Mexico D.F, MEX by Jordi Bernadó


KidZania is a chain of children’s entertainment centres. Developed by Mexican businessman Xavier López Ancona, the first site was opened in the Santa Fe Shopping Mall in Mexico City in 1999. Since then, the cities of the peculiar State of KidZania have emerged on several continents (in Istanbul, Santiago de Chile, London, Tokyo). By July 2014 there were as many as 15 different sites. The day on which each new centre is opened is established as Foundation Day and becomes the anniversary of each KidZania site.

KidZania reproduces a real city, scaled down for children. Inside the grounds, the children have to act like adults, gaining access to different educational offers, all kinds of jobs and, of course, a succulent range of things to consume. In KidZania you can be a firefighter, a doctor, a journalist or a pizza delivery boy or girl; each job, accessible according to certain requirements, is rewarded monetarily in the form of kidZos, which can be deposited in the banks or spent in the city’s many colourful shops. The value of work and money are, in effect, the axes on which the KidZania edutainment project spins. It is estimated that a third of the earnings come from the many companies – Coca Cola, McDonalds, Dominos, DHL, Jumex, Comex – that fill the urban landscape and which guarantee that KidZania hums with working and social activity.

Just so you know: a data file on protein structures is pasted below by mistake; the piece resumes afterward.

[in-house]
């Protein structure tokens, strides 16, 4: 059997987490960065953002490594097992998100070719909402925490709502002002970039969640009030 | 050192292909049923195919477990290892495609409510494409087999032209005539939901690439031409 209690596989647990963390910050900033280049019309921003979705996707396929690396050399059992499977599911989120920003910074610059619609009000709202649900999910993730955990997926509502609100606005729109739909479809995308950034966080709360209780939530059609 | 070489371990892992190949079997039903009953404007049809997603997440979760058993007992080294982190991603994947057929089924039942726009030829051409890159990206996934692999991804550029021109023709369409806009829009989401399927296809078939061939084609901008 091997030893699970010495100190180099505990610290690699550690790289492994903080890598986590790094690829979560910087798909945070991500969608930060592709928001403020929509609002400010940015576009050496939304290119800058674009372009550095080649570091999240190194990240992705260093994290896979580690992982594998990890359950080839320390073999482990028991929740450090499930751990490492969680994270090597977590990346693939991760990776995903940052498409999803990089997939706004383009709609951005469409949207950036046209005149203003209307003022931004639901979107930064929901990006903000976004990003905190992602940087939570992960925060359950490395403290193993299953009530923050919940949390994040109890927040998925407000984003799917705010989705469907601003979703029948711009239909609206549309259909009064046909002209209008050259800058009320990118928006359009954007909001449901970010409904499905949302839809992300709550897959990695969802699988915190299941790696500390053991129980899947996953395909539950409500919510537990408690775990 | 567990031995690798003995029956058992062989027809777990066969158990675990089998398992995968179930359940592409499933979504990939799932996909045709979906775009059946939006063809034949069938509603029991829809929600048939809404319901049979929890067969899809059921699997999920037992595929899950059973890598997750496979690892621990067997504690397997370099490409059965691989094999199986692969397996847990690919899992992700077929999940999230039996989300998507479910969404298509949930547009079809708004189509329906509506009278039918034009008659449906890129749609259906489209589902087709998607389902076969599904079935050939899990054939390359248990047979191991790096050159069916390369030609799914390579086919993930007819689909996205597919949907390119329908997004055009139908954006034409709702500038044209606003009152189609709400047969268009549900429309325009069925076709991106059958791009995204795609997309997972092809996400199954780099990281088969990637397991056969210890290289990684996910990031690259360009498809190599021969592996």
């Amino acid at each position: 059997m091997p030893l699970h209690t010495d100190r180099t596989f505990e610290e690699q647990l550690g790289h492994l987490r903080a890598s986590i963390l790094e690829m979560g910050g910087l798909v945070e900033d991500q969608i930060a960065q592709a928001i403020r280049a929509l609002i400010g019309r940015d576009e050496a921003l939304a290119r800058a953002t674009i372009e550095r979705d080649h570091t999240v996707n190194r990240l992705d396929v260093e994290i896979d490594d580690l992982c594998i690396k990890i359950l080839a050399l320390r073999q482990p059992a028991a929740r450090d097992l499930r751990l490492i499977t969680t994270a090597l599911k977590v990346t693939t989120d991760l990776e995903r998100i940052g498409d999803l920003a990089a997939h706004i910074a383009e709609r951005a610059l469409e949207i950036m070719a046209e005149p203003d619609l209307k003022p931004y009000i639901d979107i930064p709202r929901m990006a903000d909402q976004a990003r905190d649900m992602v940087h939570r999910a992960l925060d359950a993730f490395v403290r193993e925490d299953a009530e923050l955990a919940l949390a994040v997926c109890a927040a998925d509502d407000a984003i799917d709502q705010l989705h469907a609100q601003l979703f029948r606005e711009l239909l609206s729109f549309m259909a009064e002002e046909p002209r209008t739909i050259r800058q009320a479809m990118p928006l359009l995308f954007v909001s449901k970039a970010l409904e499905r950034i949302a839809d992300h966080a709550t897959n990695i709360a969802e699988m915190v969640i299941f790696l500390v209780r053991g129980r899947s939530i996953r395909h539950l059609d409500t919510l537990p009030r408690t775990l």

Jordi Bernadó’s photographs are of the original State of KidZania in Mexico City. The sequence of images reveals firstly, under the omnipresent artificial sky, the interior nature of the whole complex. This kind of enclosed atmosphere accentuates KidZania’s profile as an authentic laboratory where the bases of a certain model of social cohesion are put to the test. The range of teaching that KidZania offers makes it possible to assess the effectiveness and reliability of all the mechanisms that sustain it as a model. It is no longer a case of mere learning through play – which would heighten the development of creative thinking – but of turning the learning into a game that teaches an already established social model and which aspires to perpetuate itself. Like any laboratory, KidZania is, then, a place for simulacra. Jordi Bernadó’s photographs stress this obvious fact to such an extent that the reportage becomes quite sceptical.

The commercial establishments and production centres coexist in KidZania with the city’s theatre, the Flamingo Hotel or even the offices of the newspaper written by the kidzanos themselves. The whole thus configures a sort of total public space, in which any kind of situation or experience can take place: nevertheless, inside this system, which is hyper-organized around the brands, the resulting social space is completely imbued with a particular ideology.[1] It is not an urban space arranged to be perceived and practised, unless it is on the basis of a previously coded representation.

[1] To study in depth the contrast between practised space and conceived space, see Henri Lebvre, La producción del espacio, Capitán Swing, Madrid, 2013, and Manuel Delgado, El espacio público como ideología, Libros de La Catarata, Madrid, 2011.

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